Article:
Going From Pump to Plug: How Much Money Can Electric Vehicles Save Drivers?
What would you do with an extra $770 a year? Buy a new laptop? Pay off debt? The Union of Concerned Scientists analyzed how much money many drivers could save by switching from a gasoline-powered car to an electric vehicle.
We analyzed the cost of refueling electric and gasoline vehicles in each of the 50 largest cities in the U.S. In every city, there is a rate plan that would save the average EV owner on fuel costs, with a median savings of more than $770 per year.
EVs are becoming more affordable to purchase, especially after federal and state incentives are applied. However, barriers remain. The future of the federal income tax credit for EVs is in doubt and policies are needed to ensure that all drivers have the ability to choose an EV. This includes improving charging infrastructure and ensuring access to cost-competitive electric rates for recharging.
We make recommendations for EV drivers to maximize savings; and for policy-makers, electricity providers and automakers to advance policy that promotes EV adoption, and broadens access to charging infrastructure.
- The annual savings range from $440 to over $1,070 per year, depending on the electricity provider, the choice of electricity rate plan, and the local cost of gasoline.
- Many electricity companies offer affordable off-peak, time-of-use plans that benefit EV drivers. EV owners mostly charge their cars parked at home, overnight, which often matches times of lower overall electricity demand. Many utilities offer lower rates during these times. Off-peak, time-of-use rates vary from $.03 per kWh to $0.21 per kWh, resulting in gasoline equivalent costs ranging from $0.25 per gallon to $1.78 per gallon.
- The price of electricity is more stable than oil prices because it can be generated from diverse sources and U.S. electricity markets are regulated. In constant dollars, and when expressed in equivalent gasoline prices, the national average price of electricity as a vehicle fuel has remained around $1 per gallon ($0.88 to $1.17 per gallon) over the last 15 years. Average U.S. gasoline prices between 2002 and 2017 ranged from less than $2.00 to more than $4.50 a gallon.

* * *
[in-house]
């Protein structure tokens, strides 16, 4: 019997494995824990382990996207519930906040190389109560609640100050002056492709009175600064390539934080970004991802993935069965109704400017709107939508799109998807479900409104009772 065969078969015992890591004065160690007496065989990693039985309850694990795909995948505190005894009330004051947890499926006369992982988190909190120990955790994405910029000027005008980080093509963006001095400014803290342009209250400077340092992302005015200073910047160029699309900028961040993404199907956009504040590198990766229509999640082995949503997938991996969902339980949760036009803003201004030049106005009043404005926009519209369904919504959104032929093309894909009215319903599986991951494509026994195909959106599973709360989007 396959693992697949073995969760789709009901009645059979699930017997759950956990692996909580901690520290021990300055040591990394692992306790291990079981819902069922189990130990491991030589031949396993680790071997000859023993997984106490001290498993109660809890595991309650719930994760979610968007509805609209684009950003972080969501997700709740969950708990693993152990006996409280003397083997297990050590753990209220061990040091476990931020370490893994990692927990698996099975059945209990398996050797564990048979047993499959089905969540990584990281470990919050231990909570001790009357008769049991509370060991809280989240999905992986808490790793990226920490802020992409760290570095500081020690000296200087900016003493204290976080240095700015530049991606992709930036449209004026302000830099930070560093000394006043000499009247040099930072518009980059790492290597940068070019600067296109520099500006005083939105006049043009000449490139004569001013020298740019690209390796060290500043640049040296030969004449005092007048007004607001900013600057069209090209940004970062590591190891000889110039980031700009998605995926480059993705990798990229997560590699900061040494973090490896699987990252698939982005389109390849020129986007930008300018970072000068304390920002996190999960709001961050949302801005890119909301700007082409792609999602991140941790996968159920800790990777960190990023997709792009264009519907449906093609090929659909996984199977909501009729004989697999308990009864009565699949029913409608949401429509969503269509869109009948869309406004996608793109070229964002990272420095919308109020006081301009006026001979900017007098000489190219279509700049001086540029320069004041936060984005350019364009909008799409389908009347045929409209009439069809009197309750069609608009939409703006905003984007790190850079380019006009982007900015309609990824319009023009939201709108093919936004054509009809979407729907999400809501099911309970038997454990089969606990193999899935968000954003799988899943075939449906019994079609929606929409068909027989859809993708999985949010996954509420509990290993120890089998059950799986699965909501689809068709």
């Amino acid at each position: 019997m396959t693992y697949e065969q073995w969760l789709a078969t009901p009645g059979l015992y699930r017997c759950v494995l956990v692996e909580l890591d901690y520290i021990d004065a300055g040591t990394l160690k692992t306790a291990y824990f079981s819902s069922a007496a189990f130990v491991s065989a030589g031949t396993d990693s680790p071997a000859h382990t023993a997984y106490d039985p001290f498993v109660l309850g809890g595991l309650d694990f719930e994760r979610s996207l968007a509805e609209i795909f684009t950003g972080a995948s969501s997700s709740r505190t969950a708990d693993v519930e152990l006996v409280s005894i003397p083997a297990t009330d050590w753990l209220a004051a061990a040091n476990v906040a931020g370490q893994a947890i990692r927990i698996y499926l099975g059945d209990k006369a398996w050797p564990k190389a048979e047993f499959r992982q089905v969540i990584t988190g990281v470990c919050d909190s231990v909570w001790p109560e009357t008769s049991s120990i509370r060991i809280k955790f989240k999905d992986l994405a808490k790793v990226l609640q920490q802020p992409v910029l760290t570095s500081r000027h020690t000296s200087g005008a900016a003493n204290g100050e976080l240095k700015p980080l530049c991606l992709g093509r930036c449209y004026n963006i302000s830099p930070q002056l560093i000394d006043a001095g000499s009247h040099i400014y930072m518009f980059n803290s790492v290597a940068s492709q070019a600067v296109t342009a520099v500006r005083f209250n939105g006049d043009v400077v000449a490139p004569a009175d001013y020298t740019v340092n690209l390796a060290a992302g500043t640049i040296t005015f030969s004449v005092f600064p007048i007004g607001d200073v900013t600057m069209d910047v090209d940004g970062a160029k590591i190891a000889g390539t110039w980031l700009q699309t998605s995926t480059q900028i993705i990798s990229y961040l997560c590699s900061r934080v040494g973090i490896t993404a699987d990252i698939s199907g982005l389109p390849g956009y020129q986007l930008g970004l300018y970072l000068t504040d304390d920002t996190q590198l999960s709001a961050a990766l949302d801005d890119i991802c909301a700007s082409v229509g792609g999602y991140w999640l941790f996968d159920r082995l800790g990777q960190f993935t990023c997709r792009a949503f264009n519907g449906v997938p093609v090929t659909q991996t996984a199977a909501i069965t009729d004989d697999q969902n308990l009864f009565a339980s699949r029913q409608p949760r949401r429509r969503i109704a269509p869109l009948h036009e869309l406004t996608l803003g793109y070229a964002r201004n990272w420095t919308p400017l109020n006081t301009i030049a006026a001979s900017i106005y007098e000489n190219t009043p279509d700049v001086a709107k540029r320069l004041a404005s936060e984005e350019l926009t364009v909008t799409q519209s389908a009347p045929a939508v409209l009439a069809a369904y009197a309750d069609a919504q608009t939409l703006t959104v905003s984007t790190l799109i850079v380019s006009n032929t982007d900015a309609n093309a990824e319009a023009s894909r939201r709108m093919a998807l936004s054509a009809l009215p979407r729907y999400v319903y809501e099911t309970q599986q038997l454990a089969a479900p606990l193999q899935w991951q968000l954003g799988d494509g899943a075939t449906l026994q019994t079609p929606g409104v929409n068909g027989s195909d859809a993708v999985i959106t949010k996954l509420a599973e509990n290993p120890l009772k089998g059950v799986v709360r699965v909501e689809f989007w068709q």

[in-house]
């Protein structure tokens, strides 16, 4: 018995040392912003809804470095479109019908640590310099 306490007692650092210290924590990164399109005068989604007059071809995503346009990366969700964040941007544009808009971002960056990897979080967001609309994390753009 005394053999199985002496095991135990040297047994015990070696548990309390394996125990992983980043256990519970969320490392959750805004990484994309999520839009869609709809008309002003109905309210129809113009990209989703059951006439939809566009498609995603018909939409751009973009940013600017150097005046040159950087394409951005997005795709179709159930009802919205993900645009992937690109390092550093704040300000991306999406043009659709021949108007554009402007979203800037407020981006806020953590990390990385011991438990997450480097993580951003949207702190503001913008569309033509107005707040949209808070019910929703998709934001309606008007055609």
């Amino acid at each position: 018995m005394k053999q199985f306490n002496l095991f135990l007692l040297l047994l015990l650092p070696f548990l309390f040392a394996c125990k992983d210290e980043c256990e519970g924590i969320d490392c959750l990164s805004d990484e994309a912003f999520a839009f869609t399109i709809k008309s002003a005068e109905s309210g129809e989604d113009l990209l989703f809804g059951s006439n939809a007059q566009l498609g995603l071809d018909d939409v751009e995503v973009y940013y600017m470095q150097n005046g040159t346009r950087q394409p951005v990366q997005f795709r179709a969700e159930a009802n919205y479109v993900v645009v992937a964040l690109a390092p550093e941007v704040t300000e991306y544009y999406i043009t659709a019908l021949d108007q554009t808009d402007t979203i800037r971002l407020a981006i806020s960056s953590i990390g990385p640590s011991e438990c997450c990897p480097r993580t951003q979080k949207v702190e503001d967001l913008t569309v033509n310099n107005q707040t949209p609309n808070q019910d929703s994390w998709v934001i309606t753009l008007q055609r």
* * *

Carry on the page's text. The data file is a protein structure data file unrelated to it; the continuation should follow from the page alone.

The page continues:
- Purchase prices of EVs are going down. The cost to produce the battery pack of EVs drives their manufacturing costs, which have been typically higher compared with those for gasoline vehicles. But falling battery costs and rising EV production are expected to bring the purchase prices of EVs down to approach those of gasoline vehicles.
- EVs can be cheaper to maintain than comparable gasoline vehicles. Battery electric vehicles, like the Chevrolet Bolt EV, do not require oil changes and other engine services, while the electric motor and battery systems require little to no scheduled maintenance.
Recommendations for drivers considering an EV
- Evaluate the ability to get electric power where you intend to park an EV.
- Find out about rate options available for charging an EV, especially whether your electric provider offers time-of-use rates.
- Research the availability of state, local and electricity-provider incentives for buying an EV or EV charging equipment.
Recommendations for policymakers and electricity providers
- Access to lower-cost electricity rate plans are key to making EVs a reliable and affordable alternative to gasoline vehicles.
- Access to reliable and public charging, especially fast-charging stations, are needed for those drivers who cannot charge at home and those who must drive long distances.
- Public policies that improve charging options at apartments and multi-unit dwellings will broaden the base of drivers who can choose an EV.
- Making separate rates for EV and household electricity available could lower the cost for EV charging for more consumers.
- Rate plans, pricing mechanisms, and smart-charging technologies that encourage the coordination of EV charging with the availability of renewable electricity sources will decrease charging costs and further reduce heat-trapping emissions.
Recommendations for policymakers and automakers
- Federal and state purchase incentives are vital to making EVs an affordable and competitive option.
- Incentive programs for lower-income households to adopt EVs will bring the economic benefits from lower fuel costs to communities and demographics that need it the most but currently lack the ability to invest in an EV.
- Public policies that require manufacturers to produce higher volumes of EVs and encourage a greater diversity of electric-drive models and sizes will lower purchase prices for EVs.